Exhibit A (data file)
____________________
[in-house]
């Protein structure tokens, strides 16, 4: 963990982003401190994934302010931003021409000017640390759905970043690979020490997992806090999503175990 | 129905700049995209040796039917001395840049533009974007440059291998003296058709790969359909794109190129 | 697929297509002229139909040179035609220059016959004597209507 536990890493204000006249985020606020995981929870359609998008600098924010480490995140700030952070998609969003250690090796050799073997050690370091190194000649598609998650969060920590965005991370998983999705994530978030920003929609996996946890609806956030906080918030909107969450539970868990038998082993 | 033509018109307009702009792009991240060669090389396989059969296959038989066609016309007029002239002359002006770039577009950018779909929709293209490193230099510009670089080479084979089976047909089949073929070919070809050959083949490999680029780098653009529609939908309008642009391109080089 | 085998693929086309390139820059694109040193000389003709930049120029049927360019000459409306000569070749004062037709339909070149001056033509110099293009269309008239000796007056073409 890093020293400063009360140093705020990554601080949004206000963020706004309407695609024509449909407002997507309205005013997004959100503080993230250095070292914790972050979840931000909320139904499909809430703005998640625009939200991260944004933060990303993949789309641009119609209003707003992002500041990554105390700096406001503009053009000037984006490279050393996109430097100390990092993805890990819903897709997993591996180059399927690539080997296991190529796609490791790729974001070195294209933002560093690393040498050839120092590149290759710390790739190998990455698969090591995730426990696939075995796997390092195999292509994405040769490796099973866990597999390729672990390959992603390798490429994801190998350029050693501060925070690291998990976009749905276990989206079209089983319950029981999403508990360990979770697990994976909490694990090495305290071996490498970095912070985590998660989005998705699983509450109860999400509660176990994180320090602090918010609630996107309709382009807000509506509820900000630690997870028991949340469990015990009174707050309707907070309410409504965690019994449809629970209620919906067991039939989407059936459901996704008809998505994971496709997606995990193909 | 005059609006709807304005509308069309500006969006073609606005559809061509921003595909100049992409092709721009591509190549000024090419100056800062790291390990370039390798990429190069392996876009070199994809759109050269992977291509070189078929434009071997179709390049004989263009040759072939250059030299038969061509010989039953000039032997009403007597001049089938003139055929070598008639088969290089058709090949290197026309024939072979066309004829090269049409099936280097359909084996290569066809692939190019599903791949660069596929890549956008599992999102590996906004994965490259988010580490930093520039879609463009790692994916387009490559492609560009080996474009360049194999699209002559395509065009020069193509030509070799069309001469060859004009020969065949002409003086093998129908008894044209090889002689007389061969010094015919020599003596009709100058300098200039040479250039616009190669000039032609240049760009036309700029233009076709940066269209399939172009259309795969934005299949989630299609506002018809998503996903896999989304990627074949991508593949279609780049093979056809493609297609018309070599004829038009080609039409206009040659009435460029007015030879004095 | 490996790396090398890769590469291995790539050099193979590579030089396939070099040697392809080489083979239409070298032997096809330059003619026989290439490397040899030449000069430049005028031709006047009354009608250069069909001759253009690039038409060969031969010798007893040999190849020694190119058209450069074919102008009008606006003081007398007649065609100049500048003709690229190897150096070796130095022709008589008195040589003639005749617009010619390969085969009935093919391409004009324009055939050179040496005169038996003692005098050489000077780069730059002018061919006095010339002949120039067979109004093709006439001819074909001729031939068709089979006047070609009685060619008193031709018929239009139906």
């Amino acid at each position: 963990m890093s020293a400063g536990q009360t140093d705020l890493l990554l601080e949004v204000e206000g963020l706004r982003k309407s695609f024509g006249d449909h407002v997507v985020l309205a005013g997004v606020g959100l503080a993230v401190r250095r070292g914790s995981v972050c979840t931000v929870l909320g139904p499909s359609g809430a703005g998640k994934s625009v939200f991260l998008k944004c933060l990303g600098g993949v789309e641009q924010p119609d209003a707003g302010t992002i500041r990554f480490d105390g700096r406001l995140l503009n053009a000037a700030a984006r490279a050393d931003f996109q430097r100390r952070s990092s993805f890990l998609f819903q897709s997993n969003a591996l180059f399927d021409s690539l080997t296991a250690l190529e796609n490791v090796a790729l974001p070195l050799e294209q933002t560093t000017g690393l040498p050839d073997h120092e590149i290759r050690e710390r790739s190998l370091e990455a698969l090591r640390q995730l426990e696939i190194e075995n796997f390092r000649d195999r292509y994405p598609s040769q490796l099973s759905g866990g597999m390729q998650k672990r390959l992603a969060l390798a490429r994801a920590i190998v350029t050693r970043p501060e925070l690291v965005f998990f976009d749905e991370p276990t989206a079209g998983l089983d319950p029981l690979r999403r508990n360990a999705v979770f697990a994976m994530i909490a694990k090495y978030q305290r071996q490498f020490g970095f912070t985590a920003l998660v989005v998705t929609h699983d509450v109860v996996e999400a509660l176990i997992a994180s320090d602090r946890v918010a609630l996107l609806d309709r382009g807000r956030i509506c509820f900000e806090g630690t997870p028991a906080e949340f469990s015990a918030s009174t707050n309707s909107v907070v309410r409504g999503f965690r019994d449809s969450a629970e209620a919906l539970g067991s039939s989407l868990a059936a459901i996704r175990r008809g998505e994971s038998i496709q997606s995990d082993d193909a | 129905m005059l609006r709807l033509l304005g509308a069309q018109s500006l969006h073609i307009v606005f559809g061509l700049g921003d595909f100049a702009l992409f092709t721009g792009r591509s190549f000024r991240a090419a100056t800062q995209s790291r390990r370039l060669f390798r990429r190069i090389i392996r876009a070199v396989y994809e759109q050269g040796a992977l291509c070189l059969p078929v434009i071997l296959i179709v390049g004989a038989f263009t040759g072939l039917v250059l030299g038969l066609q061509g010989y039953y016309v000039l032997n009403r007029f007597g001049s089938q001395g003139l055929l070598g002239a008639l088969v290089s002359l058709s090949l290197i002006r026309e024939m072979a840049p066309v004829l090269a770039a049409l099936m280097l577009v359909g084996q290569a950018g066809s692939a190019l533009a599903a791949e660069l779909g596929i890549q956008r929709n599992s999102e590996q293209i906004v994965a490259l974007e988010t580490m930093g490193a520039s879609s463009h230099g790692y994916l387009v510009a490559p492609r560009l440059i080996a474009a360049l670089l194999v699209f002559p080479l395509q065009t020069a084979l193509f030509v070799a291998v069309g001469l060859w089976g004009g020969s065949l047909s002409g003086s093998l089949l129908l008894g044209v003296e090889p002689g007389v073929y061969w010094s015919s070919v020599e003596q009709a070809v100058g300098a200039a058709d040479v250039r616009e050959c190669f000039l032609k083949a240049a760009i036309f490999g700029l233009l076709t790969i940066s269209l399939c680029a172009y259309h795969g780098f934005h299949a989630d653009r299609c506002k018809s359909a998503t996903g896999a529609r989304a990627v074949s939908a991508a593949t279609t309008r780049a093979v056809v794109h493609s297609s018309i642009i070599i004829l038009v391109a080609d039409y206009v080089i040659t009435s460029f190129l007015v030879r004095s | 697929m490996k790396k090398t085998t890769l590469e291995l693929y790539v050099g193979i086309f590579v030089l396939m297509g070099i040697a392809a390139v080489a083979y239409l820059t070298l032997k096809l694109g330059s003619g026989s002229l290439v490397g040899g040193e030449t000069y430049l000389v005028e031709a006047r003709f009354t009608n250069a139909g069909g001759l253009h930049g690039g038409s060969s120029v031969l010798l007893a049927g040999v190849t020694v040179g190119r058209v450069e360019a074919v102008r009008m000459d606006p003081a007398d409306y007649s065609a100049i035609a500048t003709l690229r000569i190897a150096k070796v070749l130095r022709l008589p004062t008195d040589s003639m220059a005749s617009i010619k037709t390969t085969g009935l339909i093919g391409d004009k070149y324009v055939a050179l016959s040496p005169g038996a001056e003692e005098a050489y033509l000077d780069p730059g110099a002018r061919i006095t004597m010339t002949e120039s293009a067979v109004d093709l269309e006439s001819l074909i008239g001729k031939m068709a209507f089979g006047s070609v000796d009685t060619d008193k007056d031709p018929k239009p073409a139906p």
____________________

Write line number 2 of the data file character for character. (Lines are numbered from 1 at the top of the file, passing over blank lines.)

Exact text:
């Protein structure tokens, strides 16, 4: 963990982003401190994934302010931003021409000017640390759905970043690979020490997992806090999503175990 | 129905700049995209040796039917001395840049533009974007440059291998003296058709790969359909794109190129 | 697929297509002229139909040179035609220059016959004597209507 536990890493204000006249985020606020995981929870359609998008600098924010480490995140700030952070998609969003250690090796050799073997050690370091190194000649598609998650969060920590965005991370998983999705994530978030920003929609996996946890609806956030906080918030909107969450539970868990038998082993 | 033509018109307009702009792009991240060669090389396989059969296959038989066609016309007029002239002359002006770039577009950018779909929709293209490193230099510009670089080479084979089976047909089949073929070919070809050959083949490999680029780098653009529609939908309008642009391109080089 | 085998693929086309390139820059694109040193000389003709930049120029049927360019000459409306000569070749004062037709339909070149001056033509110099293009269309008239000796007056073409 890093020293400063009360140093705020990554601080949004206000963020706004309407695609024509449909407002997507309205005013997004959100503080993230250095070292914790972050979840931000909320139904499909809430703005998640625009939200991260944004933060990303993949789309641009119609209003707003992002500041990554105390700096406001503009053009000037984006490279050393996109430097100390990092993805890990819903897709997993591996180059399927690539080997296991190529796609490791790729974001070195294209933002560093690393040498050839120092590149290759710390790739190998990455698969090591995730426990696939075995796997390092195999292509994405040769490796099973866990597999390729672990390959992603390798490429994801190998350029050693501060925070690291998990976009749905276990989206079209089983319950029981999403508990360990979770697990994976909490694990090495305290071996490498970095912070985590998660989005998705699983509450109860999400509660176990994180320090602090918010609630996107309709382009807000509506509820900000630690997870028991949340469990015990009174707050309707907070309410409504965690019994449809629970209620919906067991039939989407059936459901996704008809998505994971496709997606995990193909 | 005059609006709807304005509308069309500006969006073609606005559809061509921003595909100049992409092709721009591509190549000024090419100056800062790291390990370039390798990429190069392996876009070199994809759109050269992977291509070189078929434009071997179709390049004989263009040759072939250059030299038969061509010989039953000039032997009403007597001049089938003139055929070598008639088969290089058709090949290197026309024939072979066309004829090269049409099936280097359909084996290569066809692939190019599903791949660069596929890549956008599992999102590996906004994965490259988010580490930093520039879609463009790692994916387009490559492609560009080996474009360049194999699209002559395509065009020069193509030509070799069309001469060859004009020969065949002409003086093998129908008894044209090889002689007389061969010094015919020599003596009709100058300098200039040479250039616009190669000039032609240049760009036309700029233009076709940066269209399939172009259309795969934005299949989630299609506002018809998503996903896999989304990627074949991508593949279609780049093979056809493609297609018309070599004829038009080609039409206009040659009435460029007015030879004095 | 490996790396090398890769590469291995790539050099193979590579030089396939070099040697392809080489083979239409070298032997096809330059003619026989290439490397040899030449000069430049005028031709006047009354009608250069069909001759253009690039038409060969031969010798007893040999190849020694190119058209450069074919102008009008606006003081007398007649065609100049500048003709690229190897150096070796130095022709008589008195040589003639005749617009010619390969085969009935093919391409004009324009055939050179040496005169038996003692005098050489000077780069730059002018061919006095010339002949120039067979109004093709006439001819074909001729031939068709089979006047070609009685060619008193031709018929239009139906």